“Within just a couple of hours we had assigned roles. Two volunteers to coordinate and lead the response. Someone responsible for social media and the website. We knew it was important to communicate the offer of support to all residents, not just those online, so we developed a leaflet that could be delivered to every household.

“A group of eight volunteers were able to get out and deliver the leaflets and it couldn’t have come at a better time. Lockdown had just been announced and people were already feeling scared and concerned about how they would get food and prescriptions. The leaflet gave them reassurance that there was help in the local community.”

This was just the beginning of the community response from Shelley village. The landlord from the village pub set up a small farmers market so residents had access to fresh fruit and vegetables along with other produce. He also did deliveries to those who were shielding. The Brownies made happy postcards and painted rocks which they put around the village.

A call out for more help generated a whole team of extra volunteers. Over the next few weeks these volunteers delivered nearly 150 prescriptions and made almost 50 shopping deliveries. Ann explained that was not all, and the figures don’t necessarily reflect the reality.

“Once a volunteer had been matched to support a resident, future deliveries were often worked out between them. Volunteers also started to help residents with other things such as mowing lawns or tidying gardens. One couple even took a resident to all of her hospital appointments.”

The volunteer team also worked closely with the Denby Dale Centre, one of eight community anchor organisations across Kirklees, to help with some of the shopping requests.

“The Denby Dale Centre were great, particularly when residents could only pay for shopping using cash. The centre had a system in place which meant transactions could be done transparently for residents and the volunteers helping them.”

We asked what impact lockdown has had on Shelley village overall. Is there a sense that community links have strengthened? Ann explained her thoughts to us:

“People have been saying on Facebook and in conversation this is a great place to live and people are really thankful that they are getting help in their village. There is a sense that people are looking out for each other and their neighbours. People are talking to each other who they wouldn’t normally. They have connected and bonded.”

In October 2019 Ann was one of a group of volunteers leading the Ask Shelley conversations, which asked what life is like in Shelley village. Supported by the Democracy Service at Kirklees Council, Ask Shelley is one of a growing number of ongoing How Good Is Our Place activities in our local places. This programme of work recognises that citizens want to have more dialogue about what matters in our local places, and more of a voice in what happens here.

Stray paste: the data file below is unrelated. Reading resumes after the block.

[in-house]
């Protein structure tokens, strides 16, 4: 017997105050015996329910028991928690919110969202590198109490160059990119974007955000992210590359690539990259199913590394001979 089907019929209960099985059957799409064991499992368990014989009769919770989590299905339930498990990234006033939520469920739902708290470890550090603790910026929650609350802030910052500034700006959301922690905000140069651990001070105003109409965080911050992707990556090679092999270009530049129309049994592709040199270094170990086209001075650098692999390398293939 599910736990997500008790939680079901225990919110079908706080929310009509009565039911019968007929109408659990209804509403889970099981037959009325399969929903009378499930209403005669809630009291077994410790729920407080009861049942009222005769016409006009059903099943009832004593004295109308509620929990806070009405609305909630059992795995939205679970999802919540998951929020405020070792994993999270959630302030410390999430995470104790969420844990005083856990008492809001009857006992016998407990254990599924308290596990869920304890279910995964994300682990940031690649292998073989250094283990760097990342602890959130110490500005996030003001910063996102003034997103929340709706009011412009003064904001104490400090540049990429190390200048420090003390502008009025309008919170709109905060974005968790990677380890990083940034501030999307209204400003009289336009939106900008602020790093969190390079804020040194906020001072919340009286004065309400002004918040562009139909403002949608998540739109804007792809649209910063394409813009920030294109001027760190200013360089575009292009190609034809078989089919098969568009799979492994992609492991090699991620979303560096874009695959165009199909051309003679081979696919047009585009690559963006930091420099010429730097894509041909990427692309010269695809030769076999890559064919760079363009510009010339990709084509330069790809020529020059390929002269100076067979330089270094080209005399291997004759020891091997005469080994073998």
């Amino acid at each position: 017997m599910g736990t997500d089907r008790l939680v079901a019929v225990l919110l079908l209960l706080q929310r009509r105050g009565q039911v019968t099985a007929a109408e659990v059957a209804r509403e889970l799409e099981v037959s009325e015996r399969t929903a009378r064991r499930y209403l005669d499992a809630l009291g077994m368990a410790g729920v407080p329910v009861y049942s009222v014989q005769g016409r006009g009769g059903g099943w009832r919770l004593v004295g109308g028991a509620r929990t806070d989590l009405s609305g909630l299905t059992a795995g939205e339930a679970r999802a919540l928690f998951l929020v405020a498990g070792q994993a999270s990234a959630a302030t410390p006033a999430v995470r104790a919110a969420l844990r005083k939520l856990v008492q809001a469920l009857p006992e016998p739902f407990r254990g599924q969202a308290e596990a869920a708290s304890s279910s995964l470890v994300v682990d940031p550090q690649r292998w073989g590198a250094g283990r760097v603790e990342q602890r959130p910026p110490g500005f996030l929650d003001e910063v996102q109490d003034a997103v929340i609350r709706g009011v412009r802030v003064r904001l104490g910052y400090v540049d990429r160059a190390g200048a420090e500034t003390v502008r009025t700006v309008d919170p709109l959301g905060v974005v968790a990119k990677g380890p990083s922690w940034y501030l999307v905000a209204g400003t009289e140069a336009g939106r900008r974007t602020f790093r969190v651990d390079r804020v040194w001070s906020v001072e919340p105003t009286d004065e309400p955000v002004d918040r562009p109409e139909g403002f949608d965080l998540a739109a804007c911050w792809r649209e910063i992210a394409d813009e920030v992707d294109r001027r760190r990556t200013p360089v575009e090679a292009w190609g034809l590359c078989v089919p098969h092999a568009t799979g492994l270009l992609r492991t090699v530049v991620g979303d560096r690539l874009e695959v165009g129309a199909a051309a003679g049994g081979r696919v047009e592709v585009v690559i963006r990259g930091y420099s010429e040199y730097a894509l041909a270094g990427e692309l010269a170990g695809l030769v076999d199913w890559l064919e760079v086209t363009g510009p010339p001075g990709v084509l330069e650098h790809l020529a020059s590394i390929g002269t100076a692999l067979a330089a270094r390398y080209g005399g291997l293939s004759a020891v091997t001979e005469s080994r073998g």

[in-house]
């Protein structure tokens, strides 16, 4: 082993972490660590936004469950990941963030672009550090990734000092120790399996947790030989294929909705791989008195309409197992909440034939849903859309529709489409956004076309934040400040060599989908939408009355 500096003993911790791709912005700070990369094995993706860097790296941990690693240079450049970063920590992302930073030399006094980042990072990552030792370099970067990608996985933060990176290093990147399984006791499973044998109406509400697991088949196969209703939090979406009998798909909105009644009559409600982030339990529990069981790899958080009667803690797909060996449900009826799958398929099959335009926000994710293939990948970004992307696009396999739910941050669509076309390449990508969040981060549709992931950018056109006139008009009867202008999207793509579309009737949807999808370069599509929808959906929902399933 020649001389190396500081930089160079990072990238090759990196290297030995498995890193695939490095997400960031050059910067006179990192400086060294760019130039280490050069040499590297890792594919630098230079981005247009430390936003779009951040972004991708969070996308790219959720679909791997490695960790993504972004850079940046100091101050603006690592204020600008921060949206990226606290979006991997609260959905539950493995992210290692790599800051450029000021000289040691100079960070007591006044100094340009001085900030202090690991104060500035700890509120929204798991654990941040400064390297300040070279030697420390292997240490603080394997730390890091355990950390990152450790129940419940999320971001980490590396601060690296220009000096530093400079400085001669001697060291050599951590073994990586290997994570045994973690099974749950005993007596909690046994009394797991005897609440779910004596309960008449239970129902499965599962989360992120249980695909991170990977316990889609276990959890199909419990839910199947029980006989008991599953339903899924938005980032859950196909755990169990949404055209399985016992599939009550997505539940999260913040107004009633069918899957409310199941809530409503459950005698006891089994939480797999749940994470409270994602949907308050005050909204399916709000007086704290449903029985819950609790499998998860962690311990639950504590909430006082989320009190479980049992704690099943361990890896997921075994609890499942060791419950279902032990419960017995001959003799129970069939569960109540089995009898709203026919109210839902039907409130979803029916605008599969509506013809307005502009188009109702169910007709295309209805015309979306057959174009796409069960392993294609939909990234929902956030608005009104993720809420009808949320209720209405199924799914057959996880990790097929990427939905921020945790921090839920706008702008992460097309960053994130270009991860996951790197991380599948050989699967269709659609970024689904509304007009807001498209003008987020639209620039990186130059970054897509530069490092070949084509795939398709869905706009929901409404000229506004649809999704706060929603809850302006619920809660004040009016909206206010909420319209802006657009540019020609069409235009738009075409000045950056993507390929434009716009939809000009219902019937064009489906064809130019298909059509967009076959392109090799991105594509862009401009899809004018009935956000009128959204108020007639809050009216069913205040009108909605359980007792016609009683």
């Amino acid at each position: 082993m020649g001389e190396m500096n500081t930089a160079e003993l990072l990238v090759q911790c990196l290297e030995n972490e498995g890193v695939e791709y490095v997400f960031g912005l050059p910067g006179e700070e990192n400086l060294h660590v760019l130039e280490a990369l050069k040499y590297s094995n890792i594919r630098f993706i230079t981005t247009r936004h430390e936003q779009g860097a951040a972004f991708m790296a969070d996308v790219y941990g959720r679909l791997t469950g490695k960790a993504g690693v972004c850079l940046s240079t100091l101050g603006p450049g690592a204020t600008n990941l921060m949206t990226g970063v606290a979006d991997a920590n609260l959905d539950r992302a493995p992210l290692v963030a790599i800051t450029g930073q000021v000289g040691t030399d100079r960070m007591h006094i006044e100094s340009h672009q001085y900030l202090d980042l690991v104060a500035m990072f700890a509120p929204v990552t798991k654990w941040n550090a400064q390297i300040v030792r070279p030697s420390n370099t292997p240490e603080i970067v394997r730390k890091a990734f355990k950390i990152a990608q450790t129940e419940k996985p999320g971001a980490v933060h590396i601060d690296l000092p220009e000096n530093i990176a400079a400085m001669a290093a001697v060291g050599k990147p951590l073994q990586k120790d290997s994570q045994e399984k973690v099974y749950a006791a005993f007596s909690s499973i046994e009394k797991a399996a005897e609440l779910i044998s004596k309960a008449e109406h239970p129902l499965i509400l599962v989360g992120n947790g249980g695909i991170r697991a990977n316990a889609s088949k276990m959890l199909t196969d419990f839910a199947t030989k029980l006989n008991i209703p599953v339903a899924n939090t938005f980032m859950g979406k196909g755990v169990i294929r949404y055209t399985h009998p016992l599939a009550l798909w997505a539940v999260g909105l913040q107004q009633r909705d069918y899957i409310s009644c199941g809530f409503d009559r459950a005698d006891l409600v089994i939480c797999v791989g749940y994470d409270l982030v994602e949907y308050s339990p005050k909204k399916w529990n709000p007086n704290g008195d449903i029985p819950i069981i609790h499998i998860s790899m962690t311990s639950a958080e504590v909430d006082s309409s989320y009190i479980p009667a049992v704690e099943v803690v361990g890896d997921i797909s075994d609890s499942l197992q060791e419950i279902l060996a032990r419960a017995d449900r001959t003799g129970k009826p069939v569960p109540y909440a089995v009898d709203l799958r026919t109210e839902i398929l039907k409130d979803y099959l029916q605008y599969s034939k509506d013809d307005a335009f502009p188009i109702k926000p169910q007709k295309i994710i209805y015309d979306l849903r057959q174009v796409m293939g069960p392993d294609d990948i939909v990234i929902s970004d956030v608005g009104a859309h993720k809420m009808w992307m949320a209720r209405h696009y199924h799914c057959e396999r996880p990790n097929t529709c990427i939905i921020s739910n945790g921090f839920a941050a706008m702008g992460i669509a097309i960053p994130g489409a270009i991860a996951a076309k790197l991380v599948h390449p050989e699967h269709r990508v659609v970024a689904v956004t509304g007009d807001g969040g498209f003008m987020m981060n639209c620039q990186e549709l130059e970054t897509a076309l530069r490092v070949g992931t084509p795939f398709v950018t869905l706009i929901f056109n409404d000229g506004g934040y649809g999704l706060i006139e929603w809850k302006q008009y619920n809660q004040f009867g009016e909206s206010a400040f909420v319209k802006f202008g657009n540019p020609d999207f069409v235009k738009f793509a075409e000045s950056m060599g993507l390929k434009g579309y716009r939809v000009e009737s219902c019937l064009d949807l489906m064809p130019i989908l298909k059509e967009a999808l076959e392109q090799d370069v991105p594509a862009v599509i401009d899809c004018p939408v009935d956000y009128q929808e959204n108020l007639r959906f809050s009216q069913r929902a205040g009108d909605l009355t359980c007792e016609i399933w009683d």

Ann told us that she thinks recent events will have changed how some people think about Shelley:

“During the Ask Shelley activities, some of the findings were a little negative about the village not having many facilities and some residents feeling that other surrounding villages had more to offer. I believe if the Ask Shelley engagement was carried out today it would be a lot more positive, as people have rediscovered their pride for the village.”

Volunteers in Shelley have been working on an action plan for the village, based on their conversations, which will be shared online soon.

Ask Shelley

 

Golcar’s mutual aid story – talent, skill and goodwill

Golcar volunteers

The creation of Golcar Covid-19 Mutual Aid Group was swift. In local places across Kirklees it seemed that mutual aid groups had almost sprung up overnight. But groups don’t magically appear. In Golcar village, as in other local places, it took a group of likeminded citizens to decide to come together as part of a community response to Covic-19.

Jane Smith, coordinator of the Golcar group, told us what sparked her into action, how a group of volunteers quickly emerged, what they have achieved together and how the amazing work goes on…

“With 90+ year old parents I was only too aware of the threat Covid-19 would be to the elderly and wondered how they would manage if, as seemed likely, they would have to go into lockdown and that their carers or family members may also be forced to self-isolate due to infection.

“After searching online and chatting to a few people it became obvious that no one was actually “there” to tell us what to do. It was a very confusing time. However it was very clear that if we wanted something to be done, we would have to do it ourselves.”

Jane describes the first week as being “a blur of working crazy long days”. At the end of that week though there was a group of 30 volunteers and a leaflet with a freephone number. After lockdown was announced, the volunteers delivered these leaflets to 3,600 households in just two days.

Whilst receiving requests for help generated by the leaflet drop, they were also inundated with people coming forward to volunteer their help.

The group assisted with shopping, postal runs, and actively sought out those people who are isolated to make sure they were getting the assistance they needed, even if that was just about having someone to talk to. The group have a ‘Chatterbox’ team who operate like a befriending service, to make sure people who are isolated don’t get lonely.

As well as deliveries and phone calls there was making, providing and working in partnership.